I guess some things are either lost forever, or I’ll just have to keep waiting until someone finds it.

The Old Wolf has spoken.

The 1967 Aftra Strike

Images below found in Stand By! – February/March 1967. My mother can be seen in the first picture at top right, second from left.




Anchors Away: Huntley, Brinkley, and Cronkite and the 1967 AFTRA Strike

Socolow, Michael J., Journalism History, Summer 2003
Extract of an article found at Questia

In March 1967, the American Federation of Television and Radio Actors (AFTRA) called its firstnationwide strike. Although almost all programming on the national television networks ceasedproduction, the evening newscasts continued to be broadcast. NBC’s Chet Huntley crossed thepicket line, calling AFTRA a union “dominated by announcers, entertainers, and singers.” Hispartner, David Brinkley, refused to work, and CBS’ Walter Cronkite also supported the union.The strike represents a pivotal yet often overlooked moment in broadcast journalism history. Itcreated the perception of tension between Huntley and Brinkley that would play a role in the“CBS Evening News” surpassing the “Huntley-Brinkley Report” as the nation’s most highly-ratedevening news broadcast in 1967-68.

On the evening of March 29, 1967, most of the approximately 10 million regular viewers of the“CBS Evening News” probably were surprised at seeing the unfamiliar face of a twenty-nine yearold CBS corporate executive peering out from the screen. Ernest Leiser, the executive producer ofthe “CBS Evening News,” had spent that afternoon auditioning several members of the CBS Newsmanagement team to fill the anchor’s chair. Each took a turn reading a four-minute script in thebrightly lit studio. None matched the delivery or screen presence of Arnold Zenker, the programmanager for CBS News, who earlier that same morning had delivered the morning news over theCBS-TV network. Leiser called Zenker at home and told him to report back to the studio, and afew hours later he began reading the day’s top stories to the national television audience.Nowhere in that evening’s script did he mention the fact that the program’s regular anchorman-Walter Cronkite-was out on strike. When the American Federation of Television and RadioArtists (AFTRA) called a strike against the networks that morning, he immediately supported theunion and walked out.1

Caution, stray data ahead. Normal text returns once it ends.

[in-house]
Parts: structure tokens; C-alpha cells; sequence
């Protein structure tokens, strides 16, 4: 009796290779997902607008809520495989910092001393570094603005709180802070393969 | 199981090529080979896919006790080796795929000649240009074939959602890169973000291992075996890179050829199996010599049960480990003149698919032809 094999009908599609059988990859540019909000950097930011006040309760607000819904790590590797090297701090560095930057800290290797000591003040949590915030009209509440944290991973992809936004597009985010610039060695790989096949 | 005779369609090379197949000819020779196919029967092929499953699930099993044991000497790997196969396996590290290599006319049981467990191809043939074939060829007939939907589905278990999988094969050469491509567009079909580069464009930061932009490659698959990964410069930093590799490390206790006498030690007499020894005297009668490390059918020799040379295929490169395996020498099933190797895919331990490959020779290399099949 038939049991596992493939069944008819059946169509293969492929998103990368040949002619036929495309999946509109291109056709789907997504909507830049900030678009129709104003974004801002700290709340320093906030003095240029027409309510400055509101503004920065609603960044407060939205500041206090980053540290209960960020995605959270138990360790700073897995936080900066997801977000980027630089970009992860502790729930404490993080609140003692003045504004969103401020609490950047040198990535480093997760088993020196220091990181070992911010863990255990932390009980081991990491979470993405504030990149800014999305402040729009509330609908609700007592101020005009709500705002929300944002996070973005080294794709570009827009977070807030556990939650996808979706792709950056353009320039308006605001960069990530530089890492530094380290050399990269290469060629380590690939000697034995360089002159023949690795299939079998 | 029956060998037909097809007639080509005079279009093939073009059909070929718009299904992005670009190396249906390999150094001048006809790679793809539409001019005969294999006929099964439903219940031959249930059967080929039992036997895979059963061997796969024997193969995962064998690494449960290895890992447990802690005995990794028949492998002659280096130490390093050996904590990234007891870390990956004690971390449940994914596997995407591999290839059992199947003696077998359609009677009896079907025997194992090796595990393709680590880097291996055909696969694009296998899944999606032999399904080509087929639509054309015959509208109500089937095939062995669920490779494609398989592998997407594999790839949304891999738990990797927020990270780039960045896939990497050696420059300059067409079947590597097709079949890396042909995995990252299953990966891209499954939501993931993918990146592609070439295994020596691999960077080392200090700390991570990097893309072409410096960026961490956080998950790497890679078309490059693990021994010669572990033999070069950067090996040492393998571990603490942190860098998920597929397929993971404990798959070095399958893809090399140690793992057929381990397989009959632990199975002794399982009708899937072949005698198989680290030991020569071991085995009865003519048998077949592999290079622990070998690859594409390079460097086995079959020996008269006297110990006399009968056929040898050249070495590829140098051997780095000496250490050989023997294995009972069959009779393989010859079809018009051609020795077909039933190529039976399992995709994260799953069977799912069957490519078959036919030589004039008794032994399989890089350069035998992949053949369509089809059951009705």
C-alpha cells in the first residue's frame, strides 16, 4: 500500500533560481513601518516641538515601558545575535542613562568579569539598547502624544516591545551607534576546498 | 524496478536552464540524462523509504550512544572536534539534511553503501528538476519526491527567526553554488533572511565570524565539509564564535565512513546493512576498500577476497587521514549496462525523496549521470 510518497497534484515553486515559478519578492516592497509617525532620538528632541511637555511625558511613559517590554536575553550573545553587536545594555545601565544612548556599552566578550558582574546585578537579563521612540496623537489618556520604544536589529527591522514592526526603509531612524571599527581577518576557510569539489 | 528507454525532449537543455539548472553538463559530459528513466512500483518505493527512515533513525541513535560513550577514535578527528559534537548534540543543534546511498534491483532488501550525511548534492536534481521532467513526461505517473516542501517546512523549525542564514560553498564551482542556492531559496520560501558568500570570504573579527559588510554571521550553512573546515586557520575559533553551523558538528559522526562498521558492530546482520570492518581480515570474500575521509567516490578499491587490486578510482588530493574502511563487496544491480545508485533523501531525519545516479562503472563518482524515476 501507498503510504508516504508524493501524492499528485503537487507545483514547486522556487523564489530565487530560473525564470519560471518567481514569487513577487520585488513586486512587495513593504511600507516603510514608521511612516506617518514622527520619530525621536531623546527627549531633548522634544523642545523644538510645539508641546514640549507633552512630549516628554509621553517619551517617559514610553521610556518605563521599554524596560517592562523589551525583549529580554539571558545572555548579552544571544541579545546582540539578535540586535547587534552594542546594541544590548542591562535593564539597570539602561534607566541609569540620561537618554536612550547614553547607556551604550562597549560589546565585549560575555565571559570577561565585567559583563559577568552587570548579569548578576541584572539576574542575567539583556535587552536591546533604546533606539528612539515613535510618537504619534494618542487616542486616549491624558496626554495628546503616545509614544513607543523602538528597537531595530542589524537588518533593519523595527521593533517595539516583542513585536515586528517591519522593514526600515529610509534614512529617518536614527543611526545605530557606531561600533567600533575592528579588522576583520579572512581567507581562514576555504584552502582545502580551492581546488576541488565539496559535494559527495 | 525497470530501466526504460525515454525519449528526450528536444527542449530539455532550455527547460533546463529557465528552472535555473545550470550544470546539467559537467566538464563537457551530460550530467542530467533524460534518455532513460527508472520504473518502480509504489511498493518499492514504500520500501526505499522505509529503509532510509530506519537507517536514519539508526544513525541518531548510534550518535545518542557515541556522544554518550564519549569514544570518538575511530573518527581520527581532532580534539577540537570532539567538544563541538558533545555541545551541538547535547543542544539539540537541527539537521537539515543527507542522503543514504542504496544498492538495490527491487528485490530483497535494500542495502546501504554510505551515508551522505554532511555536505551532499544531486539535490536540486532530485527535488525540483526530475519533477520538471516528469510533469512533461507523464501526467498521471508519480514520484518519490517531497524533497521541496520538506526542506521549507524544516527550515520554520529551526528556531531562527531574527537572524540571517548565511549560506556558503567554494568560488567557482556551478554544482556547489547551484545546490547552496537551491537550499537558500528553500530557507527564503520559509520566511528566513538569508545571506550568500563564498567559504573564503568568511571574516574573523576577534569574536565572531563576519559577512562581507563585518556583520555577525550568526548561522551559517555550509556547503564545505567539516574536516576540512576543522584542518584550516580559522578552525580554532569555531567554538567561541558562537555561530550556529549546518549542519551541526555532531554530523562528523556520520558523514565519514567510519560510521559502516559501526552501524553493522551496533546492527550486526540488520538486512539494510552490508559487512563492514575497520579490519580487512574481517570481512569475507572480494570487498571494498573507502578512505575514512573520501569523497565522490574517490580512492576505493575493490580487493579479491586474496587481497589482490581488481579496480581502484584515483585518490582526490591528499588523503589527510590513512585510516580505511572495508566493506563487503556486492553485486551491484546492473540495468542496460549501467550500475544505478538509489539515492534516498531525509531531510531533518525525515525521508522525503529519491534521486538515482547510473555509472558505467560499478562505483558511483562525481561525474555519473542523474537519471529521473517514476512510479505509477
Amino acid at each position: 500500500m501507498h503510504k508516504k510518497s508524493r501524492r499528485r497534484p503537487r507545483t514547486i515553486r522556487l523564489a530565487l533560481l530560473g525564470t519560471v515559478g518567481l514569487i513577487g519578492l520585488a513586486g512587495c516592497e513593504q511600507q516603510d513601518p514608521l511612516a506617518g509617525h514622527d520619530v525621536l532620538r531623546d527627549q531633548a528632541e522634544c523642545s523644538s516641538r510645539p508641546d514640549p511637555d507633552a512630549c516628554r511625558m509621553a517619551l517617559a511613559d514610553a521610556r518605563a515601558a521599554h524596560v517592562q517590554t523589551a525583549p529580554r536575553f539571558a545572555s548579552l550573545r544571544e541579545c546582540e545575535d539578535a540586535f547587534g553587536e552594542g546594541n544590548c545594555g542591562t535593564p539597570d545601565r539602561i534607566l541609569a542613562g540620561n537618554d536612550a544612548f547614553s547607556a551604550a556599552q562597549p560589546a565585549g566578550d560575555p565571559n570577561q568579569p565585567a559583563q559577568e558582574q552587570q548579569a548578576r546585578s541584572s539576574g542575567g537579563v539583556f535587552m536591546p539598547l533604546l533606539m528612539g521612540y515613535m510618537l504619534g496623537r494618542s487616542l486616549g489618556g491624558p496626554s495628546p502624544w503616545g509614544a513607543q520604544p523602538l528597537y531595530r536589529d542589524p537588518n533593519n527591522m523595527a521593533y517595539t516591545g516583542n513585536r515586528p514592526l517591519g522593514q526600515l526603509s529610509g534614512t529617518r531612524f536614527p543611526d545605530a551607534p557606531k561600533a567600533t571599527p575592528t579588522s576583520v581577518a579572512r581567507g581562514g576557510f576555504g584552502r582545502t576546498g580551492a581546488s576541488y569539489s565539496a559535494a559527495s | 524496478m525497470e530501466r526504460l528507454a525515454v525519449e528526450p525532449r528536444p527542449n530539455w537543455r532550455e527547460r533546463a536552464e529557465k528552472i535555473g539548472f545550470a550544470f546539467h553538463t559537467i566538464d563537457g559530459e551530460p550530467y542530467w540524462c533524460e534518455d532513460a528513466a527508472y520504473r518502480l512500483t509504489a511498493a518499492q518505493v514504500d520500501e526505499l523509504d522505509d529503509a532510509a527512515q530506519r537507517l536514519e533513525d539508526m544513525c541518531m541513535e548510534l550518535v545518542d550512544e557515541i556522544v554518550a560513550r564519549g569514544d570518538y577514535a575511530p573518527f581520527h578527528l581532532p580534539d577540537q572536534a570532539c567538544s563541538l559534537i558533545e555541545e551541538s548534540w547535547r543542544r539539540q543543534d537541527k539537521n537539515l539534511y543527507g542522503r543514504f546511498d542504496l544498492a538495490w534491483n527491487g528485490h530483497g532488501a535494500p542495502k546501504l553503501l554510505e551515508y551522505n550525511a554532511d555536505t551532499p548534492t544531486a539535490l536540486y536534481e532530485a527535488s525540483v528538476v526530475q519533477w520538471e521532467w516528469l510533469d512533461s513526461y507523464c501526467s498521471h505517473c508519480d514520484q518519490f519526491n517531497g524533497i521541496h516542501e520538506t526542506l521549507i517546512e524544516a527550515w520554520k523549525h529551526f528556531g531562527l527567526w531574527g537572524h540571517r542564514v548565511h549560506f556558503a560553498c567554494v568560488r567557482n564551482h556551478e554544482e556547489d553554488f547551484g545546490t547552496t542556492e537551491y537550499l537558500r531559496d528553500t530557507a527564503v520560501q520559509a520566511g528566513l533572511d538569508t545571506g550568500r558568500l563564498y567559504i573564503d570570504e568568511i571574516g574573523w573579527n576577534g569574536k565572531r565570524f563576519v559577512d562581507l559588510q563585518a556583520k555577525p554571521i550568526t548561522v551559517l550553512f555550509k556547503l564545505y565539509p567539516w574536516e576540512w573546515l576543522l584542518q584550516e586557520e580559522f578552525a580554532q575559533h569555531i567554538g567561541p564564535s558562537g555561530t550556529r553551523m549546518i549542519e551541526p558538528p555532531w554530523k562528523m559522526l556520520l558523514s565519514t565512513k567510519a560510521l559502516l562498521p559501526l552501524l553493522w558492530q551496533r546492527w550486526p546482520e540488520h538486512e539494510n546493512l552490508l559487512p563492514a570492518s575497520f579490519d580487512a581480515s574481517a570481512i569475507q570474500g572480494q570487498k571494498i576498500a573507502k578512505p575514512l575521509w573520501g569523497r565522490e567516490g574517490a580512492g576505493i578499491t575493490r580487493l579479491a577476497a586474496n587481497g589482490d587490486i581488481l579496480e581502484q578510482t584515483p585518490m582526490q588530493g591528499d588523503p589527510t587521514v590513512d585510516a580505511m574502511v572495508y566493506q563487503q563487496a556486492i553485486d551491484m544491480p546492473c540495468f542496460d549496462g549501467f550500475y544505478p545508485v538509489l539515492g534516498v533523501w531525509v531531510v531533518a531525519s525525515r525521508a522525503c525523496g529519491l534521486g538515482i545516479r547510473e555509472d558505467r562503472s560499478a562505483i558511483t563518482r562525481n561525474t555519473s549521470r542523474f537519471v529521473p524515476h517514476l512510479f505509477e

The idea of a celebrity television news anchor participating in a labor action seems absurd today.Even in 1967, the notion of broadcasters earning more than $100,000 a year striking againsttheir management was considered strange at best, laughable at worst. As U.S. News and WorldReport noted, “never had the country seen anything quite like it.”2 Although the era of thecelebrity journalist had yet to fully bloom, viewers and critics alike shared skepticism that a TVanchorman could be considered a member of the working class. In reporting on this unique laboraction, the press often stressed its more humorous aspects. Newsweek joked that “Eugene Debswould never have believed it,” and on the strike’s second day, the New York Times reported that“Today” show host Hugh Downs was chauffeured to the picket line “in a Cadillac limousinesupplied by the network.”3

The 1967 strike was an important moment in the history of television news. It raised definitionalissues about the social and political status of celebrity anchormen, and it offered the notoriouslyhabitual evening news audience an excuse to change the channel and alter the ratings dynamicbetween the most popular programs. Yet while the significance is clear, the strike has beengenerally ignored in the scholarship of television journalism. In Edward Bliss’ comprehensiveNow the News, the strike received two sentences in 470 pages of text.4 Historians have generallyfollowed the lead of the journalists involved, who downplayed the strike’s impact. Rememberingthe strike in a 1995 interview, NBC’s David Brinkley called it “pointless and quite silly.”5

However, in his 1995 memoir, Brinkley admitted that somehow, in a difficult to define manner,the strike led to the end of NBC’s leadership in the evening news ratings competition. His boss atthe time, Reuven Frank, had concurred in his 1991 memoir, Out of Thin Air.6 Because the strikeaffected the ratings dynamic between the two most-watched evening news programs, it was apivotal moment in broadcast history. (Full article continues with paid subscription at Questia).

This was a bit of history that I remember. The strike was ultimately settled with a new contract, but I recall my mother telling me about her days on the picket line.

The Old Wolf has spoken.